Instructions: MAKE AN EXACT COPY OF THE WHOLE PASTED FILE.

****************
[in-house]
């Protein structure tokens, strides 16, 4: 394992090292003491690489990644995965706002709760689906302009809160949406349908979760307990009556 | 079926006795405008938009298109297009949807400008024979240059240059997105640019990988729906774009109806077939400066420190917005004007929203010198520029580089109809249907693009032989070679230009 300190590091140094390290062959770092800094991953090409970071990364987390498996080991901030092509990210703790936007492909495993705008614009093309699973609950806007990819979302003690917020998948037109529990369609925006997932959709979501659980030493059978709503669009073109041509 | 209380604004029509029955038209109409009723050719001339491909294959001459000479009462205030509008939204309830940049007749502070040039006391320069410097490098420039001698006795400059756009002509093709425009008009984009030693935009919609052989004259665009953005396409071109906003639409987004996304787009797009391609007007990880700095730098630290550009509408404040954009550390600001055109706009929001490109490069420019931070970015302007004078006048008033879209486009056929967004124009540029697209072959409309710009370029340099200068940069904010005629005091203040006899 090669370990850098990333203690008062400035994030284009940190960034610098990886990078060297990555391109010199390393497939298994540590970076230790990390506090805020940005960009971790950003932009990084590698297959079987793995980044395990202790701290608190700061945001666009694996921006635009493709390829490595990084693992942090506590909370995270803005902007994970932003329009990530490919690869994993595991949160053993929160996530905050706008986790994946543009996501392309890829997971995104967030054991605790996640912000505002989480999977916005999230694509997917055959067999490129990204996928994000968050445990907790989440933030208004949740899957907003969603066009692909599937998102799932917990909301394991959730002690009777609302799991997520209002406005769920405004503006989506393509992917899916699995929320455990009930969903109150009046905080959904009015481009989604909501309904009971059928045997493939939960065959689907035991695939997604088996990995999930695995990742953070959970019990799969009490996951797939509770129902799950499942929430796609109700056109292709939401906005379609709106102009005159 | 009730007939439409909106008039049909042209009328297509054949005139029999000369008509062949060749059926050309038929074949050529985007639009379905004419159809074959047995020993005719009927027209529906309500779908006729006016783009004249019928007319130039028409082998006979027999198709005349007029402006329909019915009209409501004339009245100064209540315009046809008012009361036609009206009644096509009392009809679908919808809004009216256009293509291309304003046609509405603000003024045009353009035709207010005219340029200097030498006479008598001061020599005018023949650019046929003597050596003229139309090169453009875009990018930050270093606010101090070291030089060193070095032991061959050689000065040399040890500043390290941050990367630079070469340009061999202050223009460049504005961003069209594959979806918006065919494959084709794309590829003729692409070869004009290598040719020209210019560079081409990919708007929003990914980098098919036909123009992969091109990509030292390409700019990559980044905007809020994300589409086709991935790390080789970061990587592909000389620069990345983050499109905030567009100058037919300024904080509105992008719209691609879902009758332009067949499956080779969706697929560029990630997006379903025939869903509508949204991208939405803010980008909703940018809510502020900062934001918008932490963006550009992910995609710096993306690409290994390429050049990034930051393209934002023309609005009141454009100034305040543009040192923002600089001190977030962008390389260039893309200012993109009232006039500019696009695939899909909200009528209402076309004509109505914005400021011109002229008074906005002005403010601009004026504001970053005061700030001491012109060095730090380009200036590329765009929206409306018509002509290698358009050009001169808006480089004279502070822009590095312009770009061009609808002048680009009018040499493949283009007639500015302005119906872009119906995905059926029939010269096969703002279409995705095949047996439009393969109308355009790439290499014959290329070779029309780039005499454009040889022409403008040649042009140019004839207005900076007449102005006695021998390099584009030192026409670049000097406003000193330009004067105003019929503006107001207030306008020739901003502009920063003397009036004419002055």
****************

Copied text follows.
[in-house]
């Protein structure tokens, strides 16, 4: 394992090292003491690489990644995965706002709760689906302009809160949406349908979760307990009556 | 079926006795405008938009298109297009949807400008024979240059240059997105640019990988729906774009109806077939400066420190917005004007929203010198520029580089109809249907693009032989070679230009 300190590091140094390290062959770092800094991953090409970071990364987390498996080991901030092509990210703790936007492909495993705008614009093309699973609950806007990819979302003690917020998948037109529990369609925006997932959709979501659980030493059978709503669009073109041509 | 209380604004029509029955038209109409009723050719001339491909294959001459000479009462205030509008939204309830940049007749502070040039006391320069410097490098420039001698006795400059756009002509093709425009008009984009030693935009919609052989004259665009953005396409071109906003639409987004996304787009797009391609007007990880700095730098630290550009509408404040954009550390600001055109706009929001490109490069420019931070970015302007004078006048008033879209486009056929967004124009540029697209072959409309710009370029340099200068940069904010005629005091203040006899 090669370990850098990333203690008062400035994030284009940190960034610098990886990078060297990555391109010199390393497939298994540590970076230790990390506090805020940005960009971790950003932009990084590698297959079987793995980044395990202790701290608190700061945001666009694996921006635009493709390829490595990084693992942090506590909370995270803005902007994970932003329009990530490919690869994993595991949160053993929160996530905050706008986790994946543009996501392309890829997971995104967030054991605790996640912000505002989480999977916005999230694509997917055959067999490129990204996928994000968050445990907790989440933030208004949740899957907003969603066009692909599937998102799932917990909301394991959730002690009777609302799991997520209002406005769920405004503006989506393509992917899916699995929320455990009930969903109150009046905080959904009015481009989604909501309904009971059928045997493939939960065959689907035991695939997604088996990995999930695995990742953070959970019990799969009490996951797939509770129902799950499942929430796609109700056109292709939401906005379609709106102009005159 | 009730007939439409909106008039049909042209009328297509054949005139029999000369008509062949060749059926050309038929074949050529985007639009379905004419159809074959047995020993005719009927027209529906309500779908006729006016783009004249019928007319130039028409082998006979027999198709005349007029402006329909019915009209409501004339009245100064209540315009046809008012009361036609009206009644096509009392009809679908919808809004009216256009293509291309304003046609509405603000003024045009353009035709207010005219340029200097030498006479008598001061020599005018023949650019046929003597050596003229139309090169453009875009990018930050270093606010101090070291030089060193070095032991061959050689000065040399040890500043390290941050990367630079070469340009061999202050223009460049504005961003069209594959979806918006065919494959084709794309590829003729692409070869004009290598040719020209210019560079081409990919708007929003990914980098098919036909123009992969091109990509030292390409700019990559980044905007809020994300589409086709991935790390080789970061990587592909000389620069990345983050499109905030567009100058037919300024904080509105992008719209691609879902009758332009067949499956080779969706697929560029990630997006379903025939869903509508949204991208939405803010980008909703940018809510502020900062934001918008932490963006550009992910995609710096993306690409290994390429050049990034930051393209934002023309609005009141454009100034305040543009040192923002600089001190977030962008390389260039893309200012993109009232006039500019696009695939899909909200009528209402076309004509109505914005400021011109002229008074906005002005403010601009004026504001970053005061700030001491012109060095730090380009200036590329765009929206409306018509002509290698358009050009001169808006480089004279502070822009590095312009770009061009609808002048680009009018040499493949283009007639500015302005119906872009119906995905059926029939010269096969703002279409995705095949047996439009393969109308355009790439290499014959290329070779029309780039005499454009040889022409403008040649042009140019004839207005900076007449102005006695021998390099584009030192026409670049000097406003000193330009004067105003019929503006107001207030306008020739901003502009920063003397009036004419002055």